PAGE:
hist-games: Plato

Mats Winther mwi9 at swipnet.se
Mon Feb 13 10:57:25 PST 2006


Den 2006-02-13 09:34:10 skrev <u.schaedler at museedujeu.com>:

>
> Plato does not "discuss" board games. He uses them sometimes to illustrate
> a certain aspect in his discussion.
> Look at:
> Laws 739a, 820c, 903d; Politeia II 374c, 487b; Eryxias 395 A-B; Hipparchus
> 220e
>
> He doesn't devaluate them, on the contrary, he speaks of skilful players.
> Best
> Ulrich
>
>>

Thanks. Obviously he does not digress deeply into the theme of board games,
which is somewhat surprising as the subject matter is so very Pythagoreic/Platonic
by nature. I am now investigating a game which has received awards from Mensa,
and Games Magazine, and which, in my implementation, will be named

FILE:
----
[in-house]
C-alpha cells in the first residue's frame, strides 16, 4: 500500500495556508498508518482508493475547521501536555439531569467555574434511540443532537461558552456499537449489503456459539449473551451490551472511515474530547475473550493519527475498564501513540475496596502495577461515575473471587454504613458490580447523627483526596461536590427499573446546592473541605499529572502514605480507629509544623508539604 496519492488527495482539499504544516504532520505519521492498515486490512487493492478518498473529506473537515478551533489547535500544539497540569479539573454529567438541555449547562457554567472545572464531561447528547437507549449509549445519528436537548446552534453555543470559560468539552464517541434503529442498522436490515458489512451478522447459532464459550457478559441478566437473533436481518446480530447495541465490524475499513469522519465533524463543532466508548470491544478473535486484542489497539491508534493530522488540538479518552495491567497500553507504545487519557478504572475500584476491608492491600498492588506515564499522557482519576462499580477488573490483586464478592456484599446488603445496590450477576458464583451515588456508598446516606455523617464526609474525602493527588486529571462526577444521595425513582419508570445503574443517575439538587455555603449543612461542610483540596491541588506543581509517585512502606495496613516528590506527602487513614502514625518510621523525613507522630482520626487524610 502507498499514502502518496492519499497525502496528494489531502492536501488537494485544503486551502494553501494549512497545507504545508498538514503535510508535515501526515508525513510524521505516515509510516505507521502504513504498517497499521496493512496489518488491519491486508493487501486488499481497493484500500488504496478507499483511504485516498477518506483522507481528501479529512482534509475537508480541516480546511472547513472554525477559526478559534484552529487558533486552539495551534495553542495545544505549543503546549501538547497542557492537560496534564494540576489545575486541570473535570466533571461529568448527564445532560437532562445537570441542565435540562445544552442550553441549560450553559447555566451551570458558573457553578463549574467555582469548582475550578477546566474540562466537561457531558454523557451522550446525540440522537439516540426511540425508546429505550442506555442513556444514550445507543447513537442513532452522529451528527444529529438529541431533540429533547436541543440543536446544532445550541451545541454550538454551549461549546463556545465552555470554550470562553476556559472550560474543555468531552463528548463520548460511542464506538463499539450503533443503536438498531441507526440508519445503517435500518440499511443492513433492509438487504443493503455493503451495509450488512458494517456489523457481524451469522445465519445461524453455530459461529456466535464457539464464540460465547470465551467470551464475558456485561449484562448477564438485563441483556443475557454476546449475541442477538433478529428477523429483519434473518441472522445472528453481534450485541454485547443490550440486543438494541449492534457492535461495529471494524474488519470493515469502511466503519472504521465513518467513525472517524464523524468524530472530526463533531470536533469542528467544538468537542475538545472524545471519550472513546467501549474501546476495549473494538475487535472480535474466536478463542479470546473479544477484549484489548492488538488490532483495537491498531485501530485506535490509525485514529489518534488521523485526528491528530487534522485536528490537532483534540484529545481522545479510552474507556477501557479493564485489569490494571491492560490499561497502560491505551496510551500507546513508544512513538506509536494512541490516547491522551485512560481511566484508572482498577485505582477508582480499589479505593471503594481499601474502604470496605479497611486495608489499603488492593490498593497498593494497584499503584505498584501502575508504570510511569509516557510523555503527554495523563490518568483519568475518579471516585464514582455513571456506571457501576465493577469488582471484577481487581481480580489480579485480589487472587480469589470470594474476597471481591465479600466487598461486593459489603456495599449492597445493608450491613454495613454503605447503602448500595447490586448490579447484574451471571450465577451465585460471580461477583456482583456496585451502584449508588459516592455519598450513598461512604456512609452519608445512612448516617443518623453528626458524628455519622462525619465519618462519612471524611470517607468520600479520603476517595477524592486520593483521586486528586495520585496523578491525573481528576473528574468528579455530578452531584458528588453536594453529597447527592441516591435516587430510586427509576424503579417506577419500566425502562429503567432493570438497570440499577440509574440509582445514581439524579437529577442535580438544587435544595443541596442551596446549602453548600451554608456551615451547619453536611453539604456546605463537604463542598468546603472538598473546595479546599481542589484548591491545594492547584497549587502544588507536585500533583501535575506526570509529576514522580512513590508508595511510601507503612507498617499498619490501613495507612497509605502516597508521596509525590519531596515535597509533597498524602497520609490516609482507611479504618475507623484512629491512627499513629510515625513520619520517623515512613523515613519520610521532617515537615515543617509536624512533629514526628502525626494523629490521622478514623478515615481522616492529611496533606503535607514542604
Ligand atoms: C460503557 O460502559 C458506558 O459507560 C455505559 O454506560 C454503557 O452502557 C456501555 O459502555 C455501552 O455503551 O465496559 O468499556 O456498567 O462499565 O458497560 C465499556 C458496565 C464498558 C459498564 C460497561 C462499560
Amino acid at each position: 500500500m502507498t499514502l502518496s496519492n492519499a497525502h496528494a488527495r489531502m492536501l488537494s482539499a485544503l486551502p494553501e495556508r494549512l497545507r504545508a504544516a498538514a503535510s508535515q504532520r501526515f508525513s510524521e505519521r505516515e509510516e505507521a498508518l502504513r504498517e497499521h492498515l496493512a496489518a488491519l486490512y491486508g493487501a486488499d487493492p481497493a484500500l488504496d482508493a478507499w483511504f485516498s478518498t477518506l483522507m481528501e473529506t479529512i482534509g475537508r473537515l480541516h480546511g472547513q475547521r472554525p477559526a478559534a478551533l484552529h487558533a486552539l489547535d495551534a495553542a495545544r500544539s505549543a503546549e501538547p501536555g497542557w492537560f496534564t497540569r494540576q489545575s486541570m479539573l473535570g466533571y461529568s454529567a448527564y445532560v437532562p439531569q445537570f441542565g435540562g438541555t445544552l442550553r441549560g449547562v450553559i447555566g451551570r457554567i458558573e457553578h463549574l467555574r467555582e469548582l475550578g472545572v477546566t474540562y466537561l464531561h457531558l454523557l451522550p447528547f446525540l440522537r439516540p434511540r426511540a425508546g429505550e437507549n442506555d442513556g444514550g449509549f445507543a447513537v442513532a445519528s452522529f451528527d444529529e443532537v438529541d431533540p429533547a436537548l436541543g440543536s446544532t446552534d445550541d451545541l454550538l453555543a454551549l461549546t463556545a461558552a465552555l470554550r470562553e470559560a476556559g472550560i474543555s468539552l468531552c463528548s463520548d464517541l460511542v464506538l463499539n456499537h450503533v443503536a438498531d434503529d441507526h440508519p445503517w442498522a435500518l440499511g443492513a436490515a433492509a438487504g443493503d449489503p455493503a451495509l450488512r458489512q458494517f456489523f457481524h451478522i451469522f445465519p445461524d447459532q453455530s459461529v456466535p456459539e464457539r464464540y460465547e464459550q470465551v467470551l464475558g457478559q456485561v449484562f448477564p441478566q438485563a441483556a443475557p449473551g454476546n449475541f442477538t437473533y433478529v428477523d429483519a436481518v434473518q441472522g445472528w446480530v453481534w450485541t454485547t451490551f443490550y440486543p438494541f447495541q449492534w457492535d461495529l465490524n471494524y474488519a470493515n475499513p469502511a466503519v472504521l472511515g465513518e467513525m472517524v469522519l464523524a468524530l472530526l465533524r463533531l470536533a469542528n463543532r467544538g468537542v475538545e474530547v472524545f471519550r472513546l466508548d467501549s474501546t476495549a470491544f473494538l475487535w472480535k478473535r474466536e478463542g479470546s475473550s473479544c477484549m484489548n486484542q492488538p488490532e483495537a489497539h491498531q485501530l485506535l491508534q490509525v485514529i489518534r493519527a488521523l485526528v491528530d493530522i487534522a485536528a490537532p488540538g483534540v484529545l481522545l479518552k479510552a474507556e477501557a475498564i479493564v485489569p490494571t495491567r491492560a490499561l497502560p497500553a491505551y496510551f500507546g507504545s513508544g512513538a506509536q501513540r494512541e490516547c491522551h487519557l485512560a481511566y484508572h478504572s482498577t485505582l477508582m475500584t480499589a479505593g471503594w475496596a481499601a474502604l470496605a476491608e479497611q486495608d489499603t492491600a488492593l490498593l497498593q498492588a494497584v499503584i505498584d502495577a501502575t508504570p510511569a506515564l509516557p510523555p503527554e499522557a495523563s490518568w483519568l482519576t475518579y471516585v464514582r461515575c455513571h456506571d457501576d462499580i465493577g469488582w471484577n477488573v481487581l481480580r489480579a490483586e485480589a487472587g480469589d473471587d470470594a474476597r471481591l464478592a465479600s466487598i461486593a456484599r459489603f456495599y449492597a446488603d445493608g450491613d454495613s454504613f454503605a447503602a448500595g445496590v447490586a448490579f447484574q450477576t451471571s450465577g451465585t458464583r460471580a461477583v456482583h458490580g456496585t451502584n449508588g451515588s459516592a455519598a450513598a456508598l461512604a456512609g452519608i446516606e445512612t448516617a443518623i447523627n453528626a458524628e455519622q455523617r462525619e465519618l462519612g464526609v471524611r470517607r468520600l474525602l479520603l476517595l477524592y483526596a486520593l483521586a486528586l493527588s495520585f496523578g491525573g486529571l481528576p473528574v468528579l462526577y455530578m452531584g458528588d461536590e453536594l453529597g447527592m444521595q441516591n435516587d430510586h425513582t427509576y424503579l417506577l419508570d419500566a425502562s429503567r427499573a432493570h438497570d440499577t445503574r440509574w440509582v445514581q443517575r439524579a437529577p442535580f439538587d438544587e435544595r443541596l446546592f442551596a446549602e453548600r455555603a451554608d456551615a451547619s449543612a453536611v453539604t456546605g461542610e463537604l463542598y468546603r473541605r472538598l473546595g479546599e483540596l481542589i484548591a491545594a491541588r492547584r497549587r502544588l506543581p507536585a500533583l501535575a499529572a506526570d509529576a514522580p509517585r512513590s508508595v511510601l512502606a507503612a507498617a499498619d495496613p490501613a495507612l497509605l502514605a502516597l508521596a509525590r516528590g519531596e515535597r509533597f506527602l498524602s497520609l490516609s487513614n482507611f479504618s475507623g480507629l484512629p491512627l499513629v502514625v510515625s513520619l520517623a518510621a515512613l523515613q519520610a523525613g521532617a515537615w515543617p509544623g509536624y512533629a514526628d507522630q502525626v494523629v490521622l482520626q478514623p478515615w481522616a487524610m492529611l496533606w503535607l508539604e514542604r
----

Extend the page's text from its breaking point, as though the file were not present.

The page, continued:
"Platonic Halma" because the pieces are reminiscent of Plato's and Pythagoras's
perfect mathematical Forms, that enter into Physis from their world of eternal Forms,
symbolized by the board's marginal squares. Plato was  the  "philosopher of love"
and as such he would probably have appreciated that the pieces cannot capture
each other. In this game the antique and medieval notion of the "four elements" are
reflected in the four types of pieces. Also the triangle, so important in Plato's thinking,
is represented. The original name of the game was Traverse. I am becoming more
and more interested in the symbolic qualities of games.

Mats



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